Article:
“The Radical Mycology project revolves around just this philosophy: that by studying, working with, and learning from the fungal kingdom, humans can best find solutions to problems of personal, societal, and ecological health.”

—Peter McCoy

I mentioned before that I had a chance to help Peter and other radical mycologists with an installation of bioluminescent mushroom mycelium this summer in Olympia, WA. Here’s a bit more about that experience to whet your appetite for the convergence.

We used both “plug spawn” and “chip spawn” of a mushroom called panellus stipticus.

Peter holds a jar of "plug spawn"--bits of furniture dowel that he inoculated with mycelium.

Peter holds a jar of “plug spawn”–bits of furniture dowel that he inoculated with mycelium.

Panellus is not known for remediative properties, but for its ability to—seriously—glow in the dark.

I saw this bioluminescence for myself when I took a section of inoculated burlap home. Tiny mushrooms had emerged on the outside of the “chip spawn” bag, and they did indeed glow in the dark. One of the coolest things I’ve seen in a long time.

Checking out the "fruiting bodies" (tiny mushrooms) on the outside of the burlap bag full of inoculated wood chips.

Checking out the “fruiting bodies” (tiny mushrooms) on the outside of the burlap bag full of inoculated wood chips.

We used inoculated wood chips to make a path around an herb garden.

Lining the path with burlap

Lining the path with burlap

The hope is that on dark nights, visitors to the Commons at Fertile Ground will see a faintly glowing path. (And check the size of that rosemary plant in the photo above. That’s the Pacific Northwest for you.)

Spreading inoculated wood chips

Spreading inoculated wood chips

The dowel bits went into a freshly cut red alder log. Eventually the log itself should glow, or it may even pop out with little glowing mushrooms.

Drilling holes (at right) to be filled with plug spawn (left)

Drilling holes (at right) to be filled with plug spawn (left)

Peter emphasized that the same techniques could be used in a mycoremediation project, or to grow mushrooms as food or medicine.

Radical mycologists!

Radical mycologists (with finished alder log)

I’m so looking forward to learning more this weekend—it promises to be a deep immersion in all things mycological. A sampling of workshops:

  • Liquid Culture will Change the World
  • Direct Action for Myco-Activists
  • Permaculture for Radicals

The leaders will be guiding us through several onsite remediation projects. Other attractions: a Passion Show, culture/spore swap, and “forays.” Wahoo!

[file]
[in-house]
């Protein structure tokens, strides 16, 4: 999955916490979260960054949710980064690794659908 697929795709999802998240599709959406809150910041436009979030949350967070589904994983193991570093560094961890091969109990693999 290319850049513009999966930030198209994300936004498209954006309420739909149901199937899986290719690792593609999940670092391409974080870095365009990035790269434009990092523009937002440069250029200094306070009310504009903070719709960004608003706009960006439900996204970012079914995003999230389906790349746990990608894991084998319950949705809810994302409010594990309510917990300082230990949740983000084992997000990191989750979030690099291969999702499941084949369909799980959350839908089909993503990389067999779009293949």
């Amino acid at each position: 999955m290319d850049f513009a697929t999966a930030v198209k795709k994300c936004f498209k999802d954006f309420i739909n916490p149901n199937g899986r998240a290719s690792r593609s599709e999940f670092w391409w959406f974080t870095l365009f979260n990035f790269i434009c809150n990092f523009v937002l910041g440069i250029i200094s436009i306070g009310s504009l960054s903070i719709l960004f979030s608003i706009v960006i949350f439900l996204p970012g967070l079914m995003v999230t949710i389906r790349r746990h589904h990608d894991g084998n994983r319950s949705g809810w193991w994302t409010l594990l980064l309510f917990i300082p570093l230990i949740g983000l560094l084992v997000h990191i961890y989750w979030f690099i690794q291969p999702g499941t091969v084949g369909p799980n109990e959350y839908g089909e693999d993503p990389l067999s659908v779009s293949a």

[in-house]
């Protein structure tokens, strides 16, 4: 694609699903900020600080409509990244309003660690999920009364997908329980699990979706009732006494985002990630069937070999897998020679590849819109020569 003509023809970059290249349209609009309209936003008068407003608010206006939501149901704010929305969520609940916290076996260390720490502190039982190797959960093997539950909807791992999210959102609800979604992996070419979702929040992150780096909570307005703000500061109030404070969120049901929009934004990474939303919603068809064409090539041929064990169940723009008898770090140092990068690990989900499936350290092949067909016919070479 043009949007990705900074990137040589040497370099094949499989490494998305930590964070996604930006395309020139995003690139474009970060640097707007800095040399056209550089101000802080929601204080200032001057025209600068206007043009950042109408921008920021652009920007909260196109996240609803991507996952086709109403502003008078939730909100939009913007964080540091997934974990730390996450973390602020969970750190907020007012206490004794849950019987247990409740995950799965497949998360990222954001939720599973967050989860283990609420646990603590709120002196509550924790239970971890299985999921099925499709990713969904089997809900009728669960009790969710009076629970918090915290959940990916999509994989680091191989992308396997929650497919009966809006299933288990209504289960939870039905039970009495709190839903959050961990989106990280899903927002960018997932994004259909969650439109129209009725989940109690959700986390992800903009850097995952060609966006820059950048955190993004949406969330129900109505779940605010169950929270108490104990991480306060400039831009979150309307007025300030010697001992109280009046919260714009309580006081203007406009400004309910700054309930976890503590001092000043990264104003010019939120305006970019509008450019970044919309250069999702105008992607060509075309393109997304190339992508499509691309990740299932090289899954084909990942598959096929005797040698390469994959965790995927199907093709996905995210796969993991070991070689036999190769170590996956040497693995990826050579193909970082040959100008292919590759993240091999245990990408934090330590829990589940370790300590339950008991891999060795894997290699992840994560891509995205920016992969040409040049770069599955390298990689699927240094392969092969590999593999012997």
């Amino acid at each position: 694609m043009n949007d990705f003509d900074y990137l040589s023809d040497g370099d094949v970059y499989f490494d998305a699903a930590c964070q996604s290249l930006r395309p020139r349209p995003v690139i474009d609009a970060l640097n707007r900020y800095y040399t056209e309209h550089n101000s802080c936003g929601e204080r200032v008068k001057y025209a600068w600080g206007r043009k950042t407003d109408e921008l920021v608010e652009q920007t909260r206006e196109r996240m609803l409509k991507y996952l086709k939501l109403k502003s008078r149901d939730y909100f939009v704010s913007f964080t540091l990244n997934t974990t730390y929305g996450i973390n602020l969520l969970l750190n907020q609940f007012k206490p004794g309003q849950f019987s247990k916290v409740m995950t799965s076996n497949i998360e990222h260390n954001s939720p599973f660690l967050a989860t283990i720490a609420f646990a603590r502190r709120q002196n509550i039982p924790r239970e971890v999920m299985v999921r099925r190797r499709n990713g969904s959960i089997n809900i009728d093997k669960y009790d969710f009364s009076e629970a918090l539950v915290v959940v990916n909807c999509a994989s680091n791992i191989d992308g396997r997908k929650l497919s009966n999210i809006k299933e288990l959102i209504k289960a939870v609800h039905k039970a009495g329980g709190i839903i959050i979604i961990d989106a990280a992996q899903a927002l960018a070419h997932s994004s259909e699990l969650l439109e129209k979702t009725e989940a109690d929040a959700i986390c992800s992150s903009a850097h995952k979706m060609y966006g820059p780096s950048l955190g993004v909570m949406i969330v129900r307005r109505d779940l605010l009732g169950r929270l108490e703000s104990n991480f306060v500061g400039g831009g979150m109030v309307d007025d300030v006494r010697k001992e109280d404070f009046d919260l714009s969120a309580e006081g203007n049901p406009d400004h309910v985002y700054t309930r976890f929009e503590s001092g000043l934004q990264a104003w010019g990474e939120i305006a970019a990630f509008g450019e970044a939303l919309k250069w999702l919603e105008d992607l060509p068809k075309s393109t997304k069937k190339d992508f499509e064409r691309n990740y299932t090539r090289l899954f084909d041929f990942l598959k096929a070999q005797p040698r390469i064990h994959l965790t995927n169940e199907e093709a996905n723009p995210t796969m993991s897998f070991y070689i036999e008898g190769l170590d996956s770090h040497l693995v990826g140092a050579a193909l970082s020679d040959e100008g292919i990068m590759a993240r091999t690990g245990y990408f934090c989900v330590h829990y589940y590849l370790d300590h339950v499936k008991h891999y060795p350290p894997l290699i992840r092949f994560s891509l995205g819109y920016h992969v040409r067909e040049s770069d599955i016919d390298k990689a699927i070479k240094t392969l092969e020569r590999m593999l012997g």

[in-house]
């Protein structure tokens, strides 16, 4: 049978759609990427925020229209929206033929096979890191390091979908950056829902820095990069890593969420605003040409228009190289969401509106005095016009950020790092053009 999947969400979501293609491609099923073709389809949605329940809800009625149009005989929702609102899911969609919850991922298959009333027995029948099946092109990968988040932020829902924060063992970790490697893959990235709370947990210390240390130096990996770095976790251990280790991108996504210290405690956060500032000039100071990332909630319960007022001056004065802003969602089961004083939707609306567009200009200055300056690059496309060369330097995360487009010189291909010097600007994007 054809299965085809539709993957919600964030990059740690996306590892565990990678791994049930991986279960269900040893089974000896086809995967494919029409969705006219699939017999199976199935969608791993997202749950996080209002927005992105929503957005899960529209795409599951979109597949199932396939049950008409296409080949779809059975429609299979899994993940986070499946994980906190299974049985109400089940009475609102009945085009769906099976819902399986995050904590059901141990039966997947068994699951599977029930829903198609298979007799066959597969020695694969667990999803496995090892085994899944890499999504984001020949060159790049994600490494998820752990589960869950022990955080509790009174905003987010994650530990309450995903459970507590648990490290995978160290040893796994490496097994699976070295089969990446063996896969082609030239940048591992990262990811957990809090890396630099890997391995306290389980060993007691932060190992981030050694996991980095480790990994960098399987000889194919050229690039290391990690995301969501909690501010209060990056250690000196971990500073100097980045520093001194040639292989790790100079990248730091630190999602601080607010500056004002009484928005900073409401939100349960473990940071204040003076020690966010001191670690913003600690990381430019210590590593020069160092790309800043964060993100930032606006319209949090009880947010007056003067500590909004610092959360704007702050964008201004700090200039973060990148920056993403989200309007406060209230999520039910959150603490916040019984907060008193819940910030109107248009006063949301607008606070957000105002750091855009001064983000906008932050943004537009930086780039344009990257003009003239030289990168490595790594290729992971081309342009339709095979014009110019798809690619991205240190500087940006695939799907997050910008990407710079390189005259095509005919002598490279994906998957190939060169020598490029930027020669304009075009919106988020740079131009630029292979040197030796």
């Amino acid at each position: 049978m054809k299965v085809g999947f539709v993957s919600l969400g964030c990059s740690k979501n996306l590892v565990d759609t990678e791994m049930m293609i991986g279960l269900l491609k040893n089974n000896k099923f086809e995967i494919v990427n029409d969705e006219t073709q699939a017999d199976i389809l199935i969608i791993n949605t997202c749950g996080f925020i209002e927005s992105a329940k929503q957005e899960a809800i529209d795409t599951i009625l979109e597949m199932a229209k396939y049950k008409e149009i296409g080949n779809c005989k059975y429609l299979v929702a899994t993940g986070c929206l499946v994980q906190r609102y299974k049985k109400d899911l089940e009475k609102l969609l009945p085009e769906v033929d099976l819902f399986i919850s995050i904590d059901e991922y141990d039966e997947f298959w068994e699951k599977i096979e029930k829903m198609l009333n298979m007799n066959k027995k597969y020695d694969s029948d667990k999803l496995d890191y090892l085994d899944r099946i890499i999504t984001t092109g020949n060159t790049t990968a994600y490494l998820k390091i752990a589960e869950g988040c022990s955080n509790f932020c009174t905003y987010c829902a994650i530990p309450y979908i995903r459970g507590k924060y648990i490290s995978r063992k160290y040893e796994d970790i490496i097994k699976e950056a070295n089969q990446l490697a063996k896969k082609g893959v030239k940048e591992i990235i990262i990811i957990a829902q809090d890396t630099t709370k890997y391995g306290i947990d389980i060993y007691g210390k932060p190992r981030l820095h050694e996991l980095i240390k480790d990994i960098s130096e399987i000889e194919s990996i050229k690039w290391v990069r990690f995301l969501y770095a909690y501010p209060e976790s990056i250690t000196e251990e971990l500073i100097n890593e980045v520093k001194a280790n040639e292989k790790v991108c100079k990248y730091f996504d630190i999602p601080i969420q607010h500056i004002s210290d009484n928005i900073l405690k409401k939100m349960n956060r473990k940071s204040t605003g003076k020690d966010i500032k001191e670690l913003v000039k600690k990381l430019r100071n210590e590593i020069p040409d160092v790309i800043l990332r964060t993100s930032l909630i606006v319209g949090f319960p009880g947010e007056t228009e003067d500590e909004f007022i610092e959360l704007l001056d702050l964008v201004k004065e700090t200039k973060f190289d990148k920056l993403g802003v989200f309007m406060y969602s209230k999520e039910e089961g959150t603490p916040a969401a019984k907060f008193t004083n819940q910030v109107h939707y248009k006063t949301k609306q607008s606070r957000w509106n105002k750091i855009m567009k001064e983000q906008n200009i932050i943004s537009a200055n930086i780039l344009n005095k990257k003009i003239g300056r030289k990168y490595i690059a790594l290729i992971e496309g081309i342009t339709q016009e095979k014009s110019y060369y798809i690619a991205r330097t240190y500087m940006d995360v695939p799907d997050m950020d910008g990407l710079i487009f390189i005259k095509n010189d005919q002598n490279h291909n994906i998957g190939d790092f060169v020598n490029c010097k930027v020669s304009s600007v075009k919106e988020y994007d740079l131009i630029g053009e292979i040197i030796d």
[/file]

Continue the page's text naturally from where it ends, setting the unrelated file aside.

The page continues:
So to get in the spirit, for the first time ever I tried a mushroom called chicken of the woods. Its beautiful orange folds just called to me from the food co-op bin.

By Kbh3rd (Own work), via Wikimedia Commons

By Kbh3rd (Own work), via Wikimedia Commons

I’ve been sauteeing bits of it up with my eggs every day for lunch. I’m finding it a pretty complement to bright orange egg yolks, and it does taste like chicken. So here’s to trying new things.

Note: Registration is still open for the Radical Mycology Convergence, happening Oct. 9-13 in Orangeville, IL.

Lessons from the Ecovillage

Guest blogger Jami Gaither reports on her recent stay at Dancing Rabbit Ecovillage, located in Rutledge, MO.

Guest post by Jami Gaither

I expected my three-week Visitor Session at Dancing Rabbit Ecovillage to expose me to natural building, cisterns and alternative power. What I didn’t expect were the surprises I encountered.

Photo by Jami Gaither

Photo by Jami Gaither

The first surprise was the amazingly good vegan/vegetarian food. Who knew it could be so tasty, filling and energizing? We had meat for only three meals in three weeks. While I rarely eat fish, at my first dinner back in “concrete world” I ordered Mahi Mahi. This was the most attractive item on the menu and a healthy alternative to my usual chicken or pork. My time at Dancing Rabbit influenced how I see and consume food.

The limited and well-planned use of vehicles was another revelation. Each week, residents review the needed vehicle plans. Seventy people manage to share four vehicles: a Jetta, a Passat, a Leaf, and a large work truck with optional trailer. They do this by planning trips and combining them when possible. The cost for each trip is paid by the member taking it. The $0.65/mile covers the cost of the car, gas, insurance, and maintenance.

For example, a 125-mile round-trip from Dancing Rabbit to the Possibility Alliance, an educational homestead in La Plata, MO, cost me just over $20 ($81.25 divided by 4 riders). This initially seemed pricey to me. But I realized that minimizing the need for travel and sharing rides makes the cost of having a vehicle very reasonable.

The full schedules of members was a third recognition. “Rabbits,” as residents are known, are busy building homes (largely by hand) while raising food (via small-scale organic gardening) and children (some are home-schooled). They do all this in keeping with a commitment to the Dancing Rabbit mission:

To create a society, the size of a small town or village, made up of individuals and communities of various sizes and social structures, which allows and encourages its members to live sustainably. To encourage this sustainable society to grow to have the size and recognition necessary to have an influence on the global community by example, education, and research.